“The labouring man will take his rest long in the morning; a good piece of the day is spent afore he come at his work; then he must have his breakfast, though he have not earned it at his accustomed hour, or else there is grudging and murmuring; when the clock smiteth, he will cast down his burden in the midway, and whatsoever he is in hand with, he will leave it as it is, though many times it is marred afore he come again; he may not lose his meat, what danger soever the work is in. At noon he must have his sleeping time, then his bever in the afternoon, which spendeth a great part of the day; and when his hour cometh at night, at the first stroke of the clock he casteth down his tools, leaveth his work, in what need or case soever the work standeth.”
– James Pilkington, Bishop of Durham, 1570.
One of capitalism’s myths is that it’s reduced the burden of human toil, but what it’s actually done is create a vast potential for that reduction. The profit motive hamstrings and misdirects technological innovation under capitalism – but nonetheless progress drives forward at a breakneck pace. We can produce more than previous generations dreamed of, using only a fraction of the labour-power. Keynes famously predicted that by the dawn of the 21st century, this trend would leave us working just 15 hours per week. But what has capitalism actually done, historically, to the working day? During the industrial revolution, it averaged 12-14 hours, sometimes stretching to as much as 16 hours. This was a change on an almost unimaginable scale from the pre-capitalist world.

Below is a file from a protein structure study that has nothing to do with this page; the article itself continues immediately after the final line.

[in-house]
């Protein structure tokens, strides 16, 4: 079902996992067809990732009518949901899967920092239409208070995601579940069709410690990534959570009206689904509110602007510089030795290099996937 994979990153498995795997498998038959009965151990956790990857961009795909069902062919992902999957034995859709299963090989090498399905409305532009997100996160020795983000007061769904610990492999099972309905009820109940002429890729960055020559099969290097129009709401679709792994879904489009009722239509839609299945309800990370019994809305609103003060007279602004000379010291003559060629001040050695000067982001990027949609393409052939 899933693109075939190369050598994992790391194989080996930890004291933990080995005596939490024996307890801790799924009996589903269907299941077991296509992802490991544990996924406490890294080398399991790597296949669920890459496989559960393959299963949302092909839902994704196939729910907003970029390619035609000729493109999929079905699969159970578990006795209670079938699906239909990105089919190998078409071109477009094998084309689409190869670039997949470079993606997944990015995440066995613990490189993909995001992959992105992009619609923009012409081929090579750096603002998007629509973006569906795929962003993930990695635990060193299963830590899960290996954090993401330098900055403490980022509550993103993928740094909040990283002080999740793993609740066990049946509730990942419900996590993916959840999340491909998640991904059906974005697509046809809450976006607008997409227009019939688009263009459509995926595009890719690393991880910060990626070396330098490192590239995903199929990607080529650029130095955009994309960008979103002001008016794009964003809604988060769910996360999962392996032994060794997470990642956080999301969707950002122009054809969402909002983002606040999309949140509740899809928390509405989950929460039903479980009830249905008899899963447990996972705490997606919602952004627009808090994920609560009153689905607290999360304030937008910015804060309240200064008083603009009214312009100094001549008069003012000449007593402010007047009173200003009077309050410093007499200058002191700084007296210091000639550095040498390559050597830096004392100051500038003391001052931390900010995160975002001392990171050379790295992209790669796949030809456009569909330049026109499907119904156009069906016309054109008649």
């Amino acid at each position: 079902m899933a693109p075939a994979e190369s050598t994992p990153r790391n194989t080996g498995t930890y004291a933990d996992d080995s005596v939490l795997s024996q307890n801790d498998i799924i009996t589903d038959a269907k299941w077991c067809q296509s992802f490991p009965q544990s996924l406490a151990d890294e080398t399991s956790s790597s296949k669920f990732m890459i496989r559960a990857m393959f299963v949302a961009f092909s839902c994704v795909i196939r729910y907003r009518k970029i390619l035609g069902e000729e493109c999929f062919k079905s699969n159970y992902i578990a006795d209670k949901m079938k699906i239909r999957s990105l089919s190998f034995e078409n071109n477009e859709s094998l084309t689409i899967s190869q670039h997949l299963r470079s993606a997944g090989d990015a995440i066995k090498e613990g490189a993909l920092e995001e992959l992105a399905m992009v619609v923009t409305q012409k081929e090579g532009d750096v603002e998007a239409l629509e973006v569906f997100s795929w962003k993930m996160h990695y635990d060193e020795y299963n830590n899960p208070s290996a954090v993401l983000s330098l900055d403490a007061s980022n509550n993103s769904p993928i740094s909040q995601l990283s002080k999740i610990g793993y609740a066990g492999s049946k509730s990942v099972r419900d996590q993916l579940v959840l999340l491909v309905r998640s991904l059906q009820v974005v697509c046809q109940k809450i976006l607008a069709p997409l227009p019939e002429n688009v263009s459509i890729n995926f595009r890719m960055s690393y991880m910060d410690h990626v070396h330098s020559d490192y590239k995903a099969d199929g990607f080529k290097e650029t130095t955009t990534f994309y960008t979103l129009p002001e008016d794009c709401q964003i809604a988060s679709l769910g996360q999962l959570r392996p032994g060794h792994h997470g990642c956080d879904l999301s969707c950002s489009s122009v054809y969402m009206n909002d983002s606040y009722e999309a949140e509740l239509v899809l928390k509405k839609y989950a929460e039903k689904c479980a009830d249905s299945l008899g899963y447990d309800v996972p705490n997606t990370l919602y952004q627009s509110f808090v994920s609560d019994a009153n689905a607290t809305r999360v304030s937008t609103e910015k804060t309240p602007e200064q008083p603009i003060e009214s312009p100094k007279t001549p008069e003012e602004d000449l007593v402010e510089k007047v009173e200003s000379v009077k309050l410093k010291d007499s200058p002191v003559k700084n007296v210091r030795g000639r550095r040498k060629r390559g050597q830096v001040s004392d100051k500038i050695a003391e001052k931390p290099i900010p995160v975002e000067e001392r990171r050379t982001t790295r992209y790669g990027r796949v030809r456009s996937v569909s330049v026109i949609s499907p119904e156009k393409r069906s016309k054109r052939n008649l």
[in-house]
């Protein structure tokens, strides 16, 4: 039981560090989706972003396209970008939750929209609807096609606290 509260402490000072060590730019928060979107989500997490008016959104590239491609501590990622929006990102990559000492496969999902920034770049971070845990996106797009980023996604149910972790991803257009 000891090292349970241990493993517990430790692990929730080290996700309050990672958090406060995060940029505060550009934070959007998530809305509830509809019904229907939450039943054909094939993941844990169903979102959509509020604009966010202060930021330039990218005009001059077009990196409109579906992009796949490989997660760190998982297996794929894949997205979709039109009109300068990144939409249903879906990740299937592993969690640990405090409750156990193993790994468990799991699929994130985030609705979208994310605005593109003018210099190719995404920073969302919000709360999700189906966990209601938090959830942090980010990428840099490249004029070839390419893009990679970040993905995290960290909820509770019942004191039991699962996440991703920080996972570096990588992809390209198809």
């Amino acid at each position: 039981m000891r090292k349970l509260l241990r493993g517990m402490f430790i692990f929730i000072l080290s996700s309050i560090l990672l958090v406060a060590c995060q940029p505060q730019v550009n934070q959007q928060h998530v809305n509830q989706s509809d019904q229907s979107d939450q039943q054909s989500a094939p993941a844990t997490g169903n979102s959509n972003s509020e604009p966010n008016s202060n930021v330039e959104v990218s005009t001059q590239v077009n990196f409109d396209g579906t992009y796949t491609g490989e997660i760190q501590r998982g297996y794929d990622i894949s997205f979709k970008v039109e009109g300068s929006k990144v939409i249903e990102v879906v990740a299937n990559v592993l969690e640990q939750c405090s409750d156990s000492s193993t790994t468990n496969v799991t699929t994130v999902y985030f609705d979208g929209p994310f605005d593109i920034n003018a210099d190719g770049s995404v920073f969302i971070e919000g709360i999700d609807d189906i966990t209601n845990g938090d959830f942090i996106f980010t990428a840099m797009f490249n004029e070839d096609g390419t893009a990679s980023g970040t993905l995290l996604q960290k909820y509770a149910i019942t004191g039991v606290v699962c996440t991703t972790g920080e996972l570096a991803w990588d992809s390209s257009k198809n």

We often imagine the life of serfs under feudalism to have been one of misery and hardship, and this is not without an element of truth. But one of the hardships we tend to imagine, the image of a peasant farmer toiling wearily from dawn to dusk in the field, is a myth. According to Oxford Professor James Rogers, the medieval workday was not more than eight hours. The worker participating in the struggle for the eight-hour day during the late nineteenth century, therefore, was “simply striving to recover what his ancestor worked by four or five centuries ago.” This persisted into the early modern period, where workers refused to venerate their work beyond its due, and held fast to breaks in the working day that made their lives more tolerable, as James Pilkington’s remarks demonstrate. It was the advent of industrial capitalism that saw workers plunged into extreme working days, by what were, in Eric Hobsbawm’s phrase, “quite plainly the forces of hell”. Working class resistance gradually pushed the length of the working day back, first through the Ten Hours Bill (an achievement of Chartism) and eventually through to the famous demand “8 hours for work, 8 hours for rest, and 8 hours for what we will”.
This post is late, of course, because it would be inappropriate to spend Labor Day laboring on a blog.